The thought of providing an additional $4.5 million to the Charlottesville school division in fiscal year 2023 is causing concern among some city councilors.
“The thing that is giving me at least heartburn is that you all have a vision, it seems, of getting back up to speed a lot faster than the rest of the city government is likely to be able to do,” Councilor Lloyd Snook said Thursday at a joint meeting of the council and the city School Board. “Our ability to get the rest of city government up to speed is going to be handicapped if we fully fund the additional money that you want.”
The school division’s $94.25 million funding request relies heavily on one-time federal funding to pay for a range of new positions, resources and programs to support students and employees as they recover from the COVID-19 pandemic. Meanwhile, City Manager Chip Boyles has proposed a $190.6 million spending plan, which is slightly smaller that the current operating budget.
The joint meeting was the second of this budget cycle. Historically, the School Board and council hold one joint meeting a year to discuss the funding request. In Albemarle County, the Board of Supervisors and School Board hold several joint meetings throughout the year to discuss local revenues, expenses and capital projects.
A 5% raise for employees and other compensation changes make up more than half of the $4.9 million in new funding in the city school division request, which was approved by the School Board last month. The board is requesting $58.7 million from the City Council — the same amount as this fiscal year.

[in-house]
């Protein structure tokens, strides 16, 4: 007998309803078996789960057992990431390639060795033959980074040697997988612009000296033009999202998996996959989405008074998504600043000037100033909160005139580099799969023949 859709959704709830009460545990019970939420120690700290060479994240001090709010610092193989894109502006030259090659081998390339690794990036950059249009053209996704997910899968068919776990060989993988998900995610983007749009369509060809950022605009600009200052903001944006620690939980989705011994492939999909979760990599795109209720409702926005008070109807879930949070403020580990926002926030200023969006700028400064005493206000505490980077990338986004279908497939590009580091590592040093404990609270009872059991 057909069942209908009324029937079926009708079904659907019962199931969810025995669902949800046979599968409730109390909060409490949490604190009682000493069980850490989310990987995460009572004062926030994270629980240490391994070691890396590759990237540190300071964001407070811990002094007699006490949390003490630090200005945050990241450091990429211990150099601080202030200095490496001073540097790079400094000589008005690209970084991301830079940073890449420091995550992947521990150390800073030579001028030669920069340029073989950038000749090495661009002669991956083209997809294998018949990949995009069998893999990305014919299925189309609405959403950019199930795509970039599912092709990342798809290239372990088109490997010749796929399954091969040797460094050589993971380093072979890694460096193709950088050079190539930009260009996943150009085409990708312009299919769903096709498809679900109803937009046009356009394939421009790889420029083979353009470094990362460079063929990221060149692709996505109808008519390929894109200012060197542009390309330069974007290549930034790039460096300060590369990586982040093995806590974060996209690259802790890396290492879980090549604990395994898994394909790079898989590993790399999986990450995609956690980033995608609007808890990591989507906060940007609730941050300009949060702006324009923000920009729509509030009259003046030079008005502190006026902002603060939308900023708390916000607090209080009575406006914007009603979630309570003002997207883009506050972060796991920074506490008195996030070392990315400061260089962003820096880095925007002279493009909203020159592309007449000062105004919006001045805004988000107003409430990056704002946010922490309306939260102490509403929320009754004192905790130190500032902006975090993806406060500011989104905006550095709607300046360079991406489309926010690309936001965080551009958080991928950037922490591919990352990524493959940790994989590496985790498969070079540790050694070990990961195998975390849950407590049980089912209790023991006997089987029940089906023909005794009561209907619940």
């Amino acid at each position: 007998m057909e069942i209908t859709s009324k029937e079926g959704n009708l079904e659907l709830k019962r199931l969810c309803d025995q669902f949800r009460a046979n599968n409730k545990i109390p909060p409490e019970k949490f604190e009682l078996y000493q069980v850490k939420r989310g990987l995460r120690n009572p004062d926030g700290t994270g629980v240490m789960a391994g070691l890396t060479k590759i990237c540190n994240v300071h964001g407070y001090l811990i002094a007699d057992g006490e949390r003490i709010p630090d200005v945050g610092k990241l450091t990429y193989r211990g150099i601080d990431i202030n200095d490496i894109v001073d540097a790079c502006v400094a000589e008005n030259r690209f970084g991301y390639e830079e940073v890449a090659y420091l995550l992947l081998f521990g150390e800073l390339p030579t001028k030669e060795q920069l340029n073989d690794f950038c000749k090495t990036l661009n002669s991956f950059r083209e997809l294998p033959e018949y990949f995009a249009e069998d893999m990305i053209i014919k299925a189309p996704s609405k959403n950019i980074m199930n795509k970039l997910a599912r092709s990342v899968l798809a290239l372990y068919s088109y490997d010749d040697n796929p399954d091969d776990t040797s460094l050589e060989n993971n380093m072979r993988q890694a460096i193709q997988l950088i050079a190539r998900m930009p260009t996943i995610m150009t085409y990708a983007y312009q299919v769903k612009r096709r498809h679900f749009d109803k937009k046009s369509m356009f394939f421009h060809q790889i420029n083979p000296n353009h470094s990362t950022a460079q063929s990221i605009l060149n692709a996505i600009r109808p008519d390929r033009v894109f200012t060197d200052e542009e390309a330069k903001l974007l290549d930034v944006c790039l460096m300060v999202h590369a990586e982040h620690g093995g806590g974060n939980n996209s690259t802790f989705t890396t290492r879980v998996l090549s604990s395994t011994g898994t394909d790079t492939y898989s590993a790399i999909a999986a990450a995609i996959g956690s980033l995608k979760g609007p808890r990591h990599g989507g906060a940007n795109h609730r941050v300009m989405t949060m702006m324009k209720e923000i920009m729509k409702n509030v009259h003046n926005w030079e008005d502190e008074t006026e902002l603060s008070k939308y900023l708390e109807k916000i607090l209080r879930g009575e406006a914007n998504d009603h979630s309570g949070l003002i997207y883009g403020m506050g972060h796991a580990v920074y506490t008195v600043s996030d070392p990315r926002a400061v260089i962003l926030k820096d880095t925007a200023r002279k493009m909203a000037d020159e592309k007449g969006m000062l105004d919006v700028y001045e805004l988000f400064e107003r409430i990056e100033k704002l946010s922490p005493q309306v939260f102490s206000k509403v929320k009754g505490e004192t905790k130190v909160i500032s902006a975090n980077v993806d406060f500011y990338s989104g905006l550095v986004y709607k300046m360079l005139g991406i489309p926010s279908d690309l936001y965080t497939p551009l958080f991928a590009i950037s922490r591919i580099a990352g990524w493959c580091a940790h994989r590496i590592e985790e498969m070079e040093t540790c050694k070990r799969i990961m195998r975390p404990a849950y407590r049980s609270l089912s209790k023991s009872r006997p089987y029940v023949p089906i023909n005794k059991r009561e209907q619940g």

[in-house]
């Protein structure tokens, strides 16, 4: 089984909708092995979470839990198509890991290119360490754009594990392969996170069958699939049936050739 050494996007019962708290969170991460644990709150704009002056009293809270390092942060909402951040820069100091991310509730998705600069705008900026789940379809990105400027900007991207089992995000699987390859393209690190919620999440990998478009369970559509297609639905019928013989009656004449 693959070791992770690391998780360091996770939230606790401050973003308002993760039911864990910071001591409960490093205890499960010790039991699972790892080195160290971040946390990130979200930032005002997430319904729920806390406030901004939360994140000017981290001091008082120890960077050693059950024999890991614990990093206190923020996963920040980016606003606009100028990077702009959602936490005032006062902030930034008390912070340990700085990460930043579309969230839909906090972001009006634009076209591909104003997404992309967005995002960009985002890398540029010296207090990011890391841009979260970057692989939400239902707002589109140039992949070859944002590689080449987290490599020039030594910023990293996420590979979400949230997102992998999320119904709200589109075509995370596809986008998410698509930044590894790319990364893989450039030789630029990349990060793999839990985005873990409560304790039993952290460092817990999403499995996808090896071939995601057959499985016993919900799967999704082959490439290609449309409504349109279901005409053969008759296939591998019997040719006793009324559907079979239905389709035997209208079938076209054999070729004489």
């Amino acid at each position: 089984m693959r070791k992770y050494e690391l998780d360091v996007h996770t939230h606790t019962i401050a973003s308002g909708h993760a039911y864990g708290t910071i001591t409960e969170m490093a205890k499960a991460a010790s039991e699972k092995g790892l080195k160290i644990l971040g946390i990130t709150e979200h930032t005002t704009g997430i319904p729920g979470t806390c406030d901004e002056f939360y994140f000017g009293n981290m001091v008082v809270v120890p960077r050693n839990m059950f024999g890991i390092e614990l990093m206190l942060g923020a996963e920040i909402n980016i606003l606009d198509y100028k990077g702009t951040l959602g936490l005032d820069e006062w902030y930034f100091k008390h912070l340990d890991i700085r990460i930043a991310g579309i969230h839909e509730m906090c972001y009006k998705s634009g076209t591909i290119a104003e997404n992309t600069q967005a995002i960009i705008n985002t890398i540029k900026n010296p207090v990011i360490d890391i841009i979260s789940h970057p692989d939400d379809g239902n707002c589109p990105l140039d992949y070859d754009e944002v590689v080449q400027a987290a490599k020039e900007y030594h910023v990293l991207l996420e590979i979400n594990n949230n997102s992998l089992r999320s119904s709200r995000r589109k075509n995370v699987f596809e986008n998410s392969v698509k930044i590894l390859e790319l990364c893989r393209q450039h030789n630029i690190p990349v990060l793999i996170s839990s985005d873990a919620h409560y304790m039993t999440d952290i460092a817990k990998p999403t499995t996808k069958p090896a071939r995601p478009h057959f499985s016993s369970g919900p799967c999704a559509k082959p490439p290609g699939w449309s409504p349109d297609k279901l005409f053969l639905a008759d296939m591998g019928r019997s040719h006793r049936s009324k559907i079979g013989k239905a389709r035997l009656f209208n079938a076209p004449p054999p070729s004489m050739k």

But, eventually, the council would have to cover the new expenses, as well as other other budget items that arise in future fiscal years.
Schools Superintendent Rosa Atkins has made clear that the $4.9 million would be incorporated into the division’s base budget, which is the foundation for future funding requests.
That new base is causing reservations among councilors and city staff, Mayor Nikuyah Walker said.
“I think even having the conversation around that these things will be evaluated in the meantime to see if they would still be needed would probably help with the concerns that council and staff are having,” she said.
The division has about $752,845 in federal money to use in coming fiscal years to ease the burden on the council and plans to use future stimulus funds to reduce future asks. The current amount doesn’t include any new funding as part of the $1.9 trillion American Rescue Plan, which President Joe Biden signed into law Thursday.
That stimulus package will send money directly to the city government.
“The budget situation is a lot less difficult than it was even a day ago,” Councilor Michael Payne said.
Boyles’ budget currently doesn’t include a raise for non-school city employees, a point of contention during Thursday’s joint meeting.
“I looked at the cost to you all of those upgrades in your staffing, and it comes out pretty darned close to the amount it would cost us, within $100,000, to give our people the same raise you all are giving your people,” Snook said.
School Board Chairwoman Lisa Larson-Torres said the budget cycle isn’t “an us against you.”
“You represent our entire community,” she said. “Our students and teachers are part of this community. I would hope we can get beyond that.”
Snook responded that he wasn’t trying to make it an adversarial situation.
“Except to say, I think that when we set up a situation where one group of city employees gets a 5% raise and another group of city employees doesn’t, there is some tension there.”